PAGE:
Part Four: Media & Policing-Selling Fear
“They shootin’, look in the barrel / Then he made the front page of the Miami Herald / Or the Chi Tribune, nozzles with silent doom / We in that A-Town Journal-list, violent goons / You should print my information, quote my rhyme / And keep me in between these New York and L.A. Times / I’m just a victim of society..”Nas (Ludacris): “Made You Look (Remix)”
“I grew up on the crime side, The New York Times side / Stayin’ alive was no jive”Wu-Tang Clan (Raekwon): “C.R.E.A.M”
You never want to be the headline news. Ever. Nothing good comes out of it. If you’re a bad guy, it means you got caught, made the newspapers and you’re on the evening news doing the standard perp walk, or perhaps you have a white sheet over your decomposing corpse while cops are huddled around your body checking their texts from side chicks or sports updates, you know; the important stuff. If you’re a uniform and you make the news, you probably done fucked up..the media loves that! Sadly, cop shot headlines dominate the news feeds when it does happen which unfortunately is a stark reminder that your nine to five is nowhere as dangerous as their daily routine. I know, I know, they signed up for it. Once you take that blase oath to honor and defend the constitution of the United States against enemies foreign and domestic and to serve and protect the citizens of your state/city/prison/jail/farm (maybe not a farm..but, you knowwhatimsayin!) then, as Ivan Drago once stated: “If he dies, he dies”. Look, police killed in the line of duty is horrible shit. Horrible. I’m not making light of it by any means, but the media? There is a difference between headlines and sensationalism. The news coverage of police matters borders on obsessive and ridiculous. The negative coverage does no favors for the profession, but as I have referenced throughout this series, police themselves carry some of the brunt and blame for their universal scorn. It is no wonder that certain populations in this country view police through an Ivan Drago lens.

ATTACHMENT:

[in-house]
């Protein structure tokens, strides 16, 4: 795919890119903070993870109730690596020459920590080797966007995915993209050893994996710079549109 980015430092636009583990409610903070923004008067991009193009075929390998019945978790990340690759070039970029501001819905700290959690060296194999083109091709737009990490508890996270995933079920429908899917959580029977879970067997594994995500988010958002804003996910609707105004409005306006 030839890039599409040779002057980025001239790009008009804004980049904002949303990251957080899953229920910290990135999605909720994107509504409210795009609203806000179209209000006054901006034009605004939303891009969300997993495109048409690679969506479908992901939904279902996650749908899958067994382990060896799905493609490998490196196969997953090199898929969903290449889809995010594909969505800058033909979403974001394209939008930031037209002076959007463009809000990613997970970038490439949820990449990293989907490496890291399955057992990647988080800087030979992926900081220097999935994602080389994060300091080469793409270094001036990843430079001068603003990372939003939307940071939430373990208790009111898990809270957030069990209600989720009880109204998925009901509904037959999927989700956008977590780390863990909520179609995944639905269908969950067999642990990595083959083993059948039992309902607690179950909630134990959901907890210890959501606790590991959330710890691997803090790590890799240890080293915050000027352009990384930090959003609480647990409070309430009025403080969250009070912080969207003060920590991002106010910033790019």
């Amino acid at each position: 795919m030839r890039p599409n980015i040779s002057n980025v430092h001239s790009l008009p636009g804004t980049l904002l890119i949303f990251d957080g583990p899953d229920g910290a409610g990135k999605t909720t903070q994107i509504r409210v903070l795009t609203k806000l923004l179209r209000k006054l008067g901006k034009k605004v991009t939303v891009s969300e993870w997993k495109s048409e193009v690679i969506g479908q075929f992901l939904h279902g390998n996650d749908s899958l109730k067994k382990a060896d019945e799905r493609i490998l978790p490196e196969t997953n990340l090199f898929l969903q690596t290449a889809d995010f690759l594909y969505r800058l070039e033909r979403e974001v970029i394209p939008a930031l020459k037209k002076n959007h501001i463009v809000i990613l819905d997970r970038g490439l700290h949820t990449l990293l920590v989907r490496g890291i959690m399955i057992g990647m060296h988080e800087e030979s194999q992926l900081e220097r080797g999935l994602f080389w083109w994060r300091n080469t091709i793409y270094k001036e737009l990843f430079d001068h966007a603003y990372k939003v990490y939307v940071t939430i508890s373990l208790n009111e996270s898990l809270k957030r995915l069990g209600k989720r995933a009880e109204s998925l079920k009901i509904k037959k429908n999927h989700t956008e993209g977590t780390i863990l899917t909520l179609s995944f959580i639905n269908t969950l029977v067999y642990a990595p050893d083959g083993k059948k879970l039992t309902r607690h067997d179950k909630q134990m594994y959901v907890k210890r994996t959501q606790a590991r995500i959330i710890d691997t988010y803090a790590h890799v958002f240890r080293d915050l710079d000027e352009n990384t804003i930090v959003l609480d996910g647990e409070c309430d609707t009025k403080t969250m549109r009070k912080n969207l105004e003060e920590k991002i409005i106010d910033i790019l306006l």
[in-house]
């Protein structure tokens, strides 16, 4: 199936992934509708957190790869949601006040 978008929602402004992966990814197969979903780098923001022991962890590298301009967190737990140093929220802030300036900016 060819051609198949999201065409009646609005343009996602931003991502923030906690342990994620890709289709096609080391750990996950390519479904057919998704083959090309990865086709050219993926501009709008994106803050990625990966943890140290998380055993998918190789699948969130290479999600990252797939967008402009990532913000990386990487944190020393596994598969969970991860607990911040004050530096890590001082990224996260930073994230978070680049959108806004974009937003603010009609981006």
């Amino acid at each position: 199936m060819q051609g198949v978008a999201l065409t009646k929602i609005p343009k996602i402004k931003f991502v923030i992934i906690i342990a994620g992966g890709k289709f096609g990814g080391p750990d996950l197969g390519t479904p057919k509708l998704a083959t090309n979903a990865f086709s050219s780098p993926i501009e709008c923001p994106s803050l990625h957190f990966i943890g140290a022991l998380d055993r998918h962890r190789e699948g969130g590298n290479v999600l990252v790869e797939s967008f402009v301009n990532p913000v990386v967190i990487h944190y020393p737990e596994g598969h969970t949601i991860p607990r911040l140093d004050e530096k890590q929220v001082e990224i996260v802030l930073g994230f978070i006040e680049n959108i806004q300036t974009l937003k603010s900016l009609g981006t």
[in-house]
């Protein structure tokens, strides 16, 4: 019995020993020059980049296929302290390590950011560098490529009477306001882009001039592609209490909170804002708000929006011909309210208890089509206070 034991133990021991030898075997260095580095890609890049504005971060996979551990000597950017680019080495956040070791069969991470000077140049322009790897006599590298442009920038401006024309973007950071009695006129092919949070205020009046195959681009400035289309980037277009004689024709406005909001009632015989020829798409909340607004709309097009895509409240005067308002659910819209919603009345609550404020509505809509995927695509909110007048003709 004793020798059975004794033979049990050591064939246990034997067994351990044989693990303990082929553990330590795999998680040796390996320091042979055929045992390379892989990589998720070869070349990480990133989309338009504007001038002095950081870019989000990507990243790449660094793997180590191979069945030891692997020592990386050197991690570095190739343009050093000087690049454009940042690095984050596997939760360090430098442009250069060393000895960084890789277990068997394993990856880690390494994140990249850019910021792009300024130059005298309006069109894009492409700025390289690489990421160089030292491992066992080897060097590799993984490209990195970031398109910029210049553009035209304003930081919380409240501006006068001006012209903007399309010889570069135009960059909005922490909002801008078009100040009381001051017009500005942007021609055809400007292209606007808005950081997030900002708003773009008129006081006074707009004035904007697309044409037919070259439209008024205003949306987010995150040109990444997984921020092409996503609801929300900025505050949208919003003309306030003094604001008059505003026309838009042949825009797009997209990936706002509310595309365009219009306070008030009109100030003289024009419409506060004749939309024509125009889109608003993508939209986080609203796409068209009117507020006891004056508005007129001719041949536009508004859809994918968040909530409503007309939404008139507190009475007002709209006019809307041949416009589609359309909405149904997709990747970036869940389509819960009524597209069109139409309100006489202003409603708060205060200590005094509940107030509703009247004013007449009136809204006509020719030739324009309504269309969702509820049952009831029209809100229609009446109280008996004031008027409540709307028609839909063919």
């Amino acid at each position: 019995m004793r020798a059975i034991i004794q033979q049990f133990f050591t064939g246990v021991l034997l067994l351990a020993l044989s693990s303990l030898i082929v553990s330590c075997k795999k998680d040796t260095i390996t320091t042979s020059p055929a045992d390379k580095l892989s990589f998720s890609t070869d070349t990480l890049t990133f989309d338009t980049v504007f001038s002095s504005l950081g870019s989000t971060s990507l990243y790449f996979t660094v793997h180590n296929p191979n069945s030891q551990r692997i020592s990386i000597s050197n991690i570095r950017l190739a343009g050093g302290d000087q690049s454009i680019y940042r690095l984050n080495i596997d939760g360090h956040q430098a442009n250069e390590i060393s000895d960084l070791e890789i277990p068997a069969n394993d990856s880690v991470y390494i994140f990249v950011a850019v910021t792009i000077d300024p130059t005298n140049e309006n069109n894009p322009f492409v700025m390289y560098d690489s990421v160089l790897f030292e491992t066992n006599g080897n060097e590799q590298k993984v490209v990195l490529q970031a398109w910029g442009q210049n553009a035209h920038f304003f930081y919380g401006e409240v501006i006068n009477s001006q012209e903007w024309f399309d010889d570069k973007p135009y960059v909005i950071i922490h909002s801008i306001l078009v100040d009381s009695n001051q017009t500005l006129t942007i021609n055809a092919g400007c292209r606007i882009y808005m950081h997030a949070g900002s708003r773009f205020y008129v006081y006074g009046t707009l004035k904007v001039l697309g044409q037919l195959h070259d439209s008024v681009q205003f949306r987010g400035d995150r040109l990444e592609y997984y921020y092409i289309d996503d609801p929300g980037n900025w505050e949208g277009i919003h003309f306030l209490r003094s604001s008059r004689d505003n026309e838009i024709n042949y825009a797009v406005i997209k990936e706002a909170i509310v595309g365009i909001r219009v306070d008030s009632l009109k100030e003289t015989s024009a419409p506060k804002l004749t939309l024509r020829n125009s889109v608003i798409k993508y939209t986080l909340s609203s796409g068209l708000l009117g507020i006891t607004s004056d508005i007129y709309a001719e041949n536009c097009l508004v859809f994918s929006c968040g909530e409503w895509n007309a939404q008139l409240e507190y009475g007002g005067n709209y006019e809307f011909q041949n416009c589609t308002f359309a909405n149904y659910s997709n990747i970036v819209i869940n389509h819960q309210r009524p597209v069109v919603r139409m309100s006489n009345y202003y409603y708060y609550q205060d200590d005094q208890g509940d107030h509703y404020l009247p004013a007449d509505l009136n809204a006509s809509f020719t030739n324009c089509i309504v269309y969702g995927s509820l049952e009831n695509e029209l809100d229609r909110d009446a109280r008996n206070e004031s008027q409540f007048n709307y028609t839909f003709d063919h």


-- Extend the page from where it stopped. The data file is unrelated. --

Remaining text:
The influence of social media cannot be understated. It’s gotten to the point that I stumbled across an actual business card for a drug dealer who advertised his hustle on his card with his cell number and all of his social media handles. “I got that good-good, holla any time” in bold text is printed on the card. This is the type of stuff that is mind-boggling. Eventually, the street pharmacist will be collared, and he will have the nerve to fight his charges cause he can. The problem here is that the streets will scream the police are “hating on him” and he will use the tired “I’m just trying to eat, its hard out here” argument, and this guy will gain a slew of vocal sympathizers. But when a cop is shot or killed, their death dealer is sometimes hailed, and often immortalized in rap verse. Man listen, I would have never heard of Assata Shakur (formerly Joanne Chesimard), or Mumia Abu-Jamal if it wasn’t for Public Enemy and Krs-One rapping about them. A quick search of their names will yield plenty of articles linked to their crimes of murdering police officers. Shakur is currently living in Asylum in Cuba. She is still one of the FBI’s Most Wanted. I’ve covered how the culture of cops and robbers makes for a thick foundation of Hip hop content throughout this series. It is still fascinating to see as technology evolves, how the media parlays their influence into the culture. Certain street figures such as the late Larry Davis who shot six NYPD officers in my hometown of the Bronx in 1986, and beat the case, and Pappy Mason who had his Bebos drug dealing crew murder NYPD Officer Ed Byrne in Queens in 1988 are deities in street lore. Kinda strange I tell you.